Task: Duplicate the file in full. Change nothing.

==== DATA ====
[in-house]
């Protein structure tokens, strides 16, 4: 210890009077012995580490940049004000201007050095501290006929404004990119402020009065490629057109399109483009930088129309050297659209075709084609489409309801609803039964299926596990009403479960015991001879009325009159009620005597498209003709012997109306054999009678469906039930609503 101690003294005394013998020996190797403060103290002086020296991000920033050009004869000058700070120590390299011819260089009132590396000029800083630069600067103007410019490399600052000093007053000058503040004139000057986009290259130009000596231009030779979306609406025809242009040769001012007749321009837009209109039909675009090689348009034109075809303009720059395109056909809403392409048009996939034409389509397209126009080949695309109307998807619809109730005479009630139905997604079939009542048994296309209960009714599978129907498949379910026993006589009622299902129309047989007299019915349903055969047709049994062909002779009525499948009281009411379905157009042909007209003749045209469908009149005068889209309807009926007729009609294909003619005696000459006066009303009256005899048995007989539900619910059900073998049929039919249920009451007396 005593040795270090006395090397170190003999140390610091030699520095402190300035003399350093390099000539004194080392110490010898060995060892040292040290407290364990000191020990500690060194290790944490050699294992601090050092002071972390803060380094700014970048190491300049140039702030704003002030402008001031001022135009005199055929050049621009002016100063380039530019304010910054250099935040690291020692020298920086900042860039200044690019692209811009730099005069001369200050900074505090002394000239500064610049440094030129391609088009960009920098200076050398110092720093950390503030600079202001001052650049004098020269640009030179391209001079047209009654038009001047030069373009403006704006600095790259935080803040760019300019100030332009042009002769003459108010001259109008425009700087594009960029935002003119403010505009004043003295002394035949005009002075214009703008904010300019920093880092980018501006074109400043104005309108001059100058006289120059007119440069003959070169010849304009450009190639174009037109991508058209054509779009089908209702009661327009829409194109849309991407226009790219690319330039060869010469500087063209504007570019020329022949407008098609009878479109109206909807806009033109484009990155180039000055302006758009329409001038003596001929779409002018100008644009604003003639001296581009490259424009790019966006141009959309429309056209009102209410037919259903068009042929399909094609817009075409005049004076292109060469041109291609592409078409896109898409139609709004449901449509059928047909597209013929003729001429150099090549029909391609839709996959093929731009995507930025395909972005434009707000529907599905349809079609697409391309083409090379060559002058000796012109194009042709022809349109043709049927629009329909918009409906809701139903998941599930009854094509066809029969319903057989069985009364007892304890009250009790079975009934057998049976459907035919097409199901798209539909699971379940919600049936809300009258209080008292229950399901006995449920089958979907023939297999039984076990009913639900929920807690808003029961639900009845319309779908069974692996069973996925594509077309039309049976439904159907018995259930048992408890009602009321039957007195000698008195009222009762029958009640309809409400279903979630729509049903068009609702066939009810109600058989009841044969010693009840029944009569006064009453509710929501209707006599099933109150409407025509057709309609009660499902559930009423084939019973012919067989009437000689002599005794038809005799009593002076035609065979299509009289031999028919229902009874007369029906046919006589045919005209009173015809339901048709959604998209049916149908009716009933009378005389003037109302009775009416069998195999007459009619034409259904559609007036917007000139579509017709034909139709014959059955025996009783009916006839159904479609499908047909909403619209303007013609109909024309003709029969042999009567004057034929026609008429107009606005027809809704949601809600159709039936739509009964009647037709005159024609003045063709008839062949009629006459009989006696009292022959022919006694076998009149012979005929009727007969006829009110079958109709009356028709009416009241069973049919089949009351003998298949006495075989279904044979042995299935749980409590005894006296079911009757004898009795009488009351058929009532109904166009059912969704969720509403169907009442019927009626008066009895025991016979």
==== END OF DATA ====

[in-house]
């Protein structure tokens, strides 16, 4: 210890009077012995580490940049004000201007050095501290006929404004990119402020009065490629057109399109483009930088129309050297659209075709084609489409309801609803039964299926596990009403479960015991001879009325009159009620005597498209003709012997109306054999009678469906039930609503 101690003294005394013998020996190797403060103290002086020296991000920033050009004869000058700070120590390299011819260089009132590396000029800083630069600067103007410019490399600052000093007053000058503040004139000057986009290259130009000596231009030779979306609406025809242009040769001012007749321009837009209109039909675009090689348009034109075809303009720059395109056909809403392409048009996939034409389509397209126009080949695309109307998807619809109730005479009630139905997604079939009542048994296309209960009714599978129907498949379910026993006589009622299902129309047989007299019915349903055969047709049994062909002779009525499948009281009411379905157009042909007209003749045209469908009149005068889209309807009926007729009609294909003619005696000459006066009303009256005899048995007989539900619910059900073998049929039919249920009451007396 005593040795270090006395090397170190003999140390610091030699520095402190300035003399350093390099000539004194080392110490010898060995060892040292040290407290364990000191020990500690060194290790944490050699294992601090050092002071972390803060380094700014970048190491300049140039702030704003002030402008001031001022135009005199055929050049621009002016100063380039530019304010910054250099935040690291020692020298920086900042860039200044690019692209811009730099005069001369200050900074505090002394000239500064610049440094030129391609088009960009920098200076050398110092720093950390503030600079202001001052650049004098020269640009030179391209001079047209009654038009001047030069373009403006704006600095790259935080803040760019300019100030332009042009002769003459108010001259109008425009700087594009960029935002003119403010505009004043003295002394035949005009002075214009703008904010300019920093880092980018501006074109400043104005309108001059100058006289120059007119440069003959070169010849304009450009190639174009037109991508058209054509779009089908209702009661327009829409194109849309991407226009790219690319330039060869010469500087063209504007570019020329022949407008098609009878479109109206909807806009033109484009990155180039000055302006758009329409001038003596001929779409002018100008644009604003003639001296581009490259424009790019966006141009959309429309056209009102209410037919259903068009042929399909094609817009075409005049004076292109060469041109291609592409078409896109898409139609709004449901449509059928047909597209013929003729001429150099090549029909391609839709996959093929731009995507930025395909972005434009707000529907599905349809079609697409391309083409090379060559002058000796012109194009042709022809349109043709049927629009329909918009409906809701139903998941599930009854094509066809029969319903057989069985009364007892304890009250009790079975009934057998049976459907035919097409199901798209539909699971379940919600049936809300009258209080008292229950399901006995449920089958979907023939297999039984076990009913639900929920807690808003029961639900009845319309779908069974692996069973996925594509077309039309049976439904159907018995259930048992408890009602009321039957007195000698008195009222009762029958009640309809409400279903979630729509049903068009609702066939009810109600058989009841044969010693009840029944009569006064009453509710929501209707006599099933109150409407025509057709309609009660499902559930009423084939019973012919067989009437000689002599005794038809005799009593002076035609065979299509009289031999028919229902009874007369029906046919006589045919005209009173015809339901048709959604998209049916149908009716009933009378005389003037109302009775009416069998195999007459009619034409259904559609007036917007000139579509017709034909139709014959059955025996009783009916006839159904479609499908047909909403619209303007013609109909024309003709029969042999009567004057034929026609008429107009606005027809809704949601809600159709039936739509009964009647037709005159024609003045063709008839062949009629006459009989006696009292022959022919006694076998009149012979005929009727007969006829009110079958109709009356028709009416009241069973049919089949009351003998298949006495075989279904044979042995299935749980409590005894006296079911009757004898009795009488009351058929009532109904166009059912969704969720509403169907009442019927009626008066009895025991016979």